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Obasanjo: From navigator to naysayer

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Olusegun Obasanjo.

Former President Olusegun Obasanjo knows how to deliver his punches. As a trained soldier, he knows when to attack the enemy and cause maximum damage.

The recent public statement released by the former Nigerian leader demonstrates his usual trademark public engagement with powers that-be.

President Muhammadu Buhari has replied the former president, stating through his media aides that accusations of planning to breach the electoral process and rig next month’s election are unfounded.

Having joined issues with Obasanjo, the presidency has given the impression that there is war among the former military leaders, both of who once served the country as military heads of state. But most poignantly, the exchange of uncomplimentary words between the two former allies shows how far things have fallen apart, politically speaking, between them.

Five years ago, a huge delegation of eminent personalities thronged the Abeokuta residence of former President Obasanjo, pleading with him to throw his heavy weight in support in their quest to displace the administration of then President Goodluck Jonathan.

During that yuletide consultation, which had Buhari in tow, it was the former Lagos State governor and leader of the then opposition APC, Asiwaju Bola Tinubu, who captured the overall intent of their visit.

While delivering his moving speech, Tinubu had stated: “You have come out of tribulation and held the highest position in this country. We are here because of your courage and salient points. Nobody can say he has information more than you.

“You have surmounted a number of crises. Nigeria is divided more than before. To realise a stable Nigeria, we want to encourage you to continue to speak the truth. We have resolved and determined to rescue Nigeria. We want you to be our navigator.”

It must have been in a bid to fulfill Tinubu’s injunctions on him ‘to continue to speak the truth’ that Obasanjo’s message to President Buhari’s administration came. Ironically, quite like in 2013 when the former Lagos State governor made his remarks and invitation to Obasanjo to serve as navigator, “Nigeria is divided more than before.”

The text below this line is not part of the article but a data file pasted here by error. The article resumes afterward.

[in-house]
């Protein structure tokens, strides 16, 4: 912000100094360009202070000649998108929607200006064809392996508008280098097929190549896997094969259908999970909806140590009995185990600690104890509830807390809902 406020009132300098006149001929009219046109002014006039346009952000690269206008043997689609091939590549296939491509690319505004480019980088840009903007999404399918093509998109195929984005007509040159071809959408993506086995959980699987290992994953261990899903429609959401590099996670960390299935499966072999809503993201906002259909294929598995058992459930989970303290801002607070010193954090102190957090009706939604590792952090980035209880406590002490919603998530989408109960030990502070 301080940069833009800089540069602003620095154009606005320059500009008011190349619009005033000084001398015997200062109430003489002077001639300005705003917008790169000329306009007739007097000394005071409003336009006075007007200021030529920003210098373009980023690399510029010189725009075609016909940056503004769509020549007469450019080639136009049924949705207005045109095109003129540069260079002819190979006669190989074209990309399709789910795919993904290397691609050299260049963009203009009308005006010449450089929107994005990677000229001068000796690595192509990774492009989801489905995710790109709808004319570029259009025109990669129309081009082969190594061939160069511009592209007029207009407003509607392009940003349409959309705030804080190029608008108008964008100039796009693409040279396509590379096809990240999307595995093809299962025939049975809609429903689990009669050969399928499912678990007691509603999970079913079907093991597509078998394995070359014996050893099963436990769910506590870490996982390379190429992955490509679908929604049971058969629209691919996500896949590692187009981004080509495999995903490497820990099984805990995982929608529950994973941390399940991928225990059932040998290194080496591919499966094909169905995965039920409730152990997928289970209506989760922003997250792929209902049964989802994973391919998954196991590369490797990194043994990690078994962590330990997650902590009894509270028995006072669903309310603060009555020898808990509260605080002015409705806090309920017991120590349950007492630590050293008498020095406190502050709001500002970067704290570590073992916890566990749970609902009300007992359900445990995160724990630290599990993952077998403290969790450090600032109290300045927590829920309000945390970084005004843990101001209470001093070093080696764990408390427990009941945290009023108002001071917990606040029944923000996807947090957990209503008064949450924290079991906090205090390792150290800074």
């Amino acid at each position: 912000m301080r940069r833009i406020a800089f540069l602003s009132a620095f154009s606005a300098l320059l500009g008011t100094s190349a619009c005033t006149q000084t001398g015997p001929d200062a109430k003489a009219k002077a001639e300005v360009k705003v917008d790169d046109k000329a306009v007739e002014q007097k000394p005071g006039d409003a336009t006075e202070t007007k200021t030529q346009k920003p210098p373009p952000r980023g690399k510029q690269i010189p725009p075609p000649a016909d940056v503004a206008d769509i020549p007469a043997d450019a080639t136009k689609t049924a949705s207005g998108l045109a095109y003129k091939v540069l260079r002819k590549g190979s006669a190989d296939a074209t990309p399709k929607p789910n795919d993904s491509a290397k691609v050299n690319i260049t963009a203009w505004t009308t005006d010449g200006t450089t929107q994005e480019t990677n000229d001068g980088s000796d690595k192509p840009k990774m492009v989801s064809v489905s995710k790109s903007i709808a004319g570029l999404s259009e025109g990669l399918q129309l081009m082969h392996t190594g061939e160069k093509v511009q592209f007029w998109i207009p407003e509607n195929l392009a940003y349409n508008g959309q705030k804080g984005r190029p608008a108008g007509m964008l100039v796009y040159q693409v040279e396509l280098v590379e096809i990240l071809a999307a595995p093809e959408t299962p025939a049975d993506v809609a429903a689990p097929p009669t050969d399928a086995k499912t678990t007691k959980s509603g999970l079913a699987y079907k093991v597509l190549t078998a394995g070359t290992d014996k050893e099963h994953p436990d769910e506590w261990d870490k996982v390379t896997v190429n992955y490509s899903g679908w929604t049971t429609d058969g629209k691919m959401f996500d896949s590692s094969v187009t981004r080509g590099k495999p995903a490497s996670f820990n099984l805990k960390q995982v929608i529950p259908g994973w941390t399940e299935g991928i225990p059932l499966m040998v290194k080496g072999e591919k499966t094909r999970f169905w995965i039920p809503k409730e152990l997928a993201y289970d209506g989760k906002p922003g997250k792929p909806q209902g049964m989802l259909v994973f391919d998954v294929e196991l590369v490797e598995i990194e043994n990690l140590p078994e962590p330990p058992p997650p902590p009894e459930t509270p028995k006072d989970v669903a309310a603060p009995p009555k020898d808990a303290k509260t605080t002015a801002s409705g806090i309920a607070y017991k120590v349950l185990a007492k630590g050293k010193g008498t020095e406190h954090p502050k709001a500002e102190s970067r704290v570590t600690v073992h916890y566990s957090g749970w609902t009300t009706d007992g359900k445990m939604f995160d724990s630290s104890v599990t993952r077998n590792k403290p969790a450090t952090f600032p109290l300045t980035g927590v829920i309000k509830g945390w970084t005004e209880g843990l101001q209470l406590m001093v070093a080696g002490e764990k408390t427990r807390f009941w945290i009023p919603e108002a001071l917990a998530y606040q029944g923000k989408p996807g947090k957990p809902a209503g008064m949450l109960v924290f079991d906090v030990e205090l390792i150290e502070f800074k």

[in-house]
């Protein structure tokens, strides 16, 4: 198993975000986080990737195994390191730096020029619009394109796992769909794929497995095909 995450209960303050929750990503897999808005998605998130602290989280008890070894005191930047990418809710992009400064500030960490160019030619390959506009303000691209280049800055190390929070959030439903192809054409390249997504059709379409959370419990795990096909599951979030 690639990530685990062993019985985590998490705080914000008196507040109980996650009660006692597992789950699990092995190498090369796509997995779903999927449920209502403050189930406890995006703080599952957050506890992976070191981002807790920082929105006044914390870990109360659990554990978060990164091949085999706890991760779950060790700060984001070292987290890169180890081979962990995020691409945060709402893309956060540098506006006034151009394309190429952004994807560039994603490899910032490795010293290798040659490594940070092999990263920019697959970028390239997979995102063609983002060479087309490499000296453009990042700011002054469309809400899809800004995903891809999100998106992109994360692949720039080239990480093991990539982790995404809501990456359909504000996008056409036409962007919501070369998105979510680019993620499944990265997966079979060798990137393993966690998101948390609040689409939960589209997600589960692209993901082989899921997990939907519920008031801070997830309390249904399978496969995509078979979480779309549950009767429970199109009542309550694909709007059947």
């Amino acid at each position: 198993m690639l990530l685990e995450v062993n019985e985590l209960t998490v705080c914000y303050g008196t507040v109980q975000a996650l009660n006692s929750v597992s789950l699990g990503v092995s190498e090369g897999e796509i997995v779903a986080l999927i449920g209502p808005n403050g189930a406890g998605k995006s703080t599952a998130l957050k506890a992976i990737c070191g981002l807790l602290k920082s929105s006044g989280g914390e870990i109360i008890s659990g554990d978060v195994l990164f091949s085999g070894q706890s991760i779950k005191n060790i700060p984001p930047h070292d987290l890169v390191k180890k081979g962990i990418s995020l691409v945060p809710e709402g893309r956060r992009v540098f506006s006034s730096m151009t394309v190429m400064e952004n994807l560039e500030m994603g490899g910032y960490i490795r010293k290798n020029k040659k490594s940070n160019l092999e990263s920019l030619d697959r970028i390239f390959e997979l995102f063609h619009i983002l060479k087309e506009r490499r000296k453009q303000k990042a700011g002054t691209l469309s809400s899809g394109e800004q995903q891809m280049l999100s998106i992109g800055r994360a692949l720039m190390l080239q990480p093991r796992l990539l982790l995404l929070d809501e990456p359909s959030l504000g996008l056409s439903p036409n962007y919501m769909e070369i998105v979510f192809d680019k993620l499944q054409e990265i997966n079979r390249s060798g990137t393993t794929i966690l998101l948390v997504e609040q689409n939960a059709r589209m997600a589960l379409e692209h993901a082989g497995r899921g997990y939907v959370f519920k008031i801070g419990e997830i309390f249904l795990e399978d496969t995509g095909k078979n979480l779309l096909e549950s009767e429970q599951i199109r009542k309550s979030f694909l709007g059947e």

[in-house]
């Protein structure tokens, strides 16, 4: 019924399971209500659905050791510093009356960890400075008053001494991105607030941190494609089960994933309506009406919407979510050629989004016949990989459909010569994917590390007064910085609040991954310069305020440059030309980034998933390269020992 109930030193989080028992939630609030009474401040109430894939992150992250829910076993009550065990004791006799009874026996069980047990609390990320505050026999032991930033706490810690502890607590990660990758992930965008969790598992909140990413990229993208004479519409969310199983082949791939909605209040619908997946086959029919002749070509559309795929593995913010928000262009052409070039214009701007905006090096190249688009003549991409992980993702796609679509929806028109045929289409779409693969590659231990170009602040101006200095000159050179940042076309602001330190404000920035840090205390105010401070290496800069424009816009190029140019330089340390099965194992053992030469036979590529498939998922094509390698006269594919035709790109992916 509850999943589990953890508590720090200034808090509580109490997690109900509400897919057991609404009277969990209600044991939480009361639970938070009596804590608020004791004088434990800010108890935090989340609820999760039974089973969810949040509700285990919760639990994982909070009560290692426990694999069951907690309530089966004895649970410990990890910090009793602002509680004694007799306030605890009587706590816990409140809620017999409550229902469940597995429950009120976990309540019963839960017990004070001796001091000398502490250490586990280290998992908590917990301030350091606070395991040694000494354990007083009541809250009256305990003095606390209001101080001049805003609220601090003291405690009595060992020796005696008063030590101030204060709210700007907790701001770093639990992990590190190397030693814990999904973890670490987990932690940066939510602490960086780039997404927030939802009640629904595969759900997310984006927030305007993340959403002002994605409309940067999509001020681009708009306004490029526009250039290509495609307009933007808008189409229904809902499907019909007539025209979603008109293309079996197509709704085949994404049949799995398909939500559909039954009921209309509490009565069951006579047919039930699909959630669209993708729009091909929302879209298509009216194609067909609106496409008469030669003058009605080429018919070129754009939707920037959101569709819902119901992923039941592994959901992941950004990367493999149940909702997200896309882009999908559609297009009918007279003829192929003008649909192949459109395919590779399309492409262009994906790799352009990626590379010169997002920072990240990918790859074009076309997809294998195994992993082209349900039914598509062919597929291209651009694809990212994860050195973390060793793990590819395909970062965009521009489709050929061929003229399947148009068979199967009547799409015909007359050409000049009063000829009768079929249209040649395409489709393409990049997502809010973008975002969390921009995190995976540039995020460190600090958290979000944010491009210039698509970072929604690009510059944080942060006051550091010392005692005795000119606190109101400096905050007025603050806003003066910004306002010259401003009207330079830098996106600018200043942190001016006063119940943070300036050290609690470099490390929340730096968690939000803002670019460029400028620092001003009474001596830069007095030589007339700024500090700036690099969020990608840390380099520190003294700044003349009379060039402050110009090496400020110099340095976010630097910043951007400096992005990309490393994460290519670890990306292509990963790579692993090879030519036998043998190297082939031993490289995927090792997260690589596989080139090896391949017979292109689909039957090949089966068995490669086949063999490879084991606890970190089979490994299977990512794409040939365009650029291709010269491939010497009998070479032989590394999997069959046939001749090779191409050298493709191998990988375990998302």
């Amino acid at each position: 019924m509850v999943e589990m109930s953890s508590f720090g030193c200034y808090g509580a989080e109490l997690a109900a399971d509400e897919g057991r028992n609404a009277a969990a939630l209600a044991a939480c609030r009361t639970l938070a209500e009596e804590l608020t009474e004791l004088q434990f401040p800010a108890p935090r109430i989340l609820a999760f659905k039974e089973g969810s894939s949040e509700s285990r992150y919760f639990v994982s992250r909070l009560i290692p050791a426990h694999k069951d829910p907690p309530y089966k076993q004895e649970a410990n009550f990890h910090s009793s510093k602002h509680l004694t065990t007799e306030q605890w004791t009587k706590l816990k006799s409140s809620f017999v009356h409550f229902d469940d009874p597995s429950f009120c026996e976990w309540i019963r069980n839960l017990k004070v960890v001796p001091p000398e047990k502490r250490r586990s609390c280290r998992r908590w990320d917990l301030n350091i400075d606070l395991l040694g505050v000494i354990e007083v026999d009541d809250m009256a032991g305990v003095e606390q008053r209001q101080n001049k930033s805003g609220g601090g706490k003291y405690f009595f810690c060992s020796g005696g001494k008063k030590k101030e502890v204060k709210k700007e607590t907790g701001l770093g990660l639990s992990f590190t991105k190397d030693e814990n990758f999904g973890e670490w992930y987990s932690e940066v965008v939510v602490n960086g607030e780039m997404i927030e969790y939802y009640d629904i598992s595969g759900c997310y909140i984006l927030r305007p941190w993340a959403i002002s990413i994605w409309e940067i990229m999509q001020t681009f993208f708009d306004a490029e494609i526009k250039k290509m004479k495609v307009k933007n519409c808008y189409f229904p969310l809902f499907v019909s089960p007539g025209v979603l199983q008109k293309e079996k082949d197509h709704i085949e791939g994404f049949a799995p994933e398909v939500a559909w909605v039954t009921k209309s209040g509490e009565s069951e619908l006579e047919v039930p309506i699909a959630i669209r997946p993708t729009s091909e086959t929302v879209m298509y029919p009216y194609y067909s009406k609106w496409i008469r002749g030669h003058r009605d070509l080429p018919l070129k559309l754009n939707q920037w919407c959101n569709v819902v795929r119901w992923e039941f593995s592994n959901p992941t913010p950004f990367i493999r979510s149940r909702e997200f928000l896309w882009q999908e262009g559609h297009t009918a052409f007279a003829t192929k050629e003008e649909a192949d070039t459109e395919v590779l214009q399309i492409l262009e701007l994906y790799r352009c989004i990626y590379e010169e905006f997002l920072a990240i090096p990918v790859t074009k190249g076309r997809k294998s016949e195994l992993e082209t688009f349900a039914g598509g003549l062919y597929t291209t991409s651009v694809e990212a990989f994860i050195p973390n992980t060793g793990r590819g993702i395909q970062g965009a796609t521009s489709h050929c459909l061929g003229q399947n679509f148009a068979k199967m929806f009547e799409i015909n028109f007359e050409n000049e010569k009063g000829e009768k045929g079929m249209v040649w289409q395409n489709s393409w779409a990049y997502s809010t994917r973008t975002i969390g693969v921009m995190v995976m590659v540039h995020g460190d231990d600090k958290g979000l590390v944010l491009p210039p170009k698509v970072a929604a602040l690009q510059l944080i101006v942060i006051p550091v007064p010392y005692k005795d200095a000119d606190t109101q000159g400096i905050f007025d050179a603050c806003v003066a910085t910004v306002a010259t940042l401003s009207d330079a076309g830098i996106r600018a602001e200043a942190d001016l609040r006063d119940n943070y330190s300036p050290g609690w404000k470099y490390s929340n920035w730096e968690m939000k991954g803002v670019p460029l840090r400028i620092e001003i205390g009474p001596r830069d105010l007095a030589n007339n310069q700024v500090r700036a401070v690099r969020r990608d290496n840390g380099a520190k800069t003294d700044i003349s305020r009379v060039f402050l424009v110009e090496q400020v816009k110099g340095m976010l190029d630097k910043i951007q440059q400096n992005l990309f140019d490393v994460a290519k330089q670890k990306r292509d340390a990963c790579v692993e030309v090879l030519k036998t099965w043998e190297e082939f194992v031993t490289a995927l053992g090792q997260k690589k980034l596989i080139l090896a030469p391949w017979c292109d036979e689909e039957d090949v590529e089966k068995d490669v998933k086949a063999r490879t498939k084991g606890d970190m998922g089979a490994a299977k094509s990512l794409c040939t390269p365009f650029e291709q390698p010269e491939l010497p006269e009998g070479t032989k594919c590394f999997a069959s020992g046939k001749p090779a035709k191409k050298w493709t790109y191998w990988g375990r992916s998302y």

Consequently, Obasanjo, rationalising on the precarious nation situation, stated, “While Nigeria must have appreciated Buhari for the little he has done and allow him to depart for home in peace if he allows free, fair, and peaceful and credible election.”

The former president was categorical, saying that Nigeria deserves better than what Buhari is capable of offering, saying, “History will note that he has been here; Nigeria now needs a man with better physical and mental soundness, with an active mind and intellect.”

With barely a month to the general election, President Buhari, who is angling for a second term mandate, sees his former principal’s conclusions as an affront to his electoral fortune.

While responding through the Special Assistant on Media, Mallam Garba Shehu, the President described Obasanjo’s letter as the “last push by desperate politicians” who can’t handle the president politically and have resorted to subterfuge.

But as happened in times past, instead of absorbing the salient truths in the former president’s statement, both the Presidency and Obasanjo’s detractors decided to take battleline positions.

It is therefore incomprehensible that the same navigator that provided the compass for the change of guard just four years ago has become the nugatory to the political machinations of his benefactors.

For whatever it is worth, Obasanjo’s position on the forthcoming election has brought about a kind of national despondence. Just as the Independent National Electoral Commission (INEC) must be aghast at the pointed allegations of bias by the former president, the electorate has become apprehensive that the election might go the way of some smaller African countries, with the recent experience of Congo Democratic Republic (DPR) still fresh in mind.

At the end of the day, President Obasanjo’s public statement of his points of concerns sounds as an alarming alert to the international community to take serious interest in the Nigeria election, especially the allusion to the dreaded Sani Abacha era.

Given this worrisome background, if Buhari wins the election, it would be a possible pathway to anomie. Conversely, should the incumbent lose, it could be said that the navigator torpedoed the electoral ship of Buhari.


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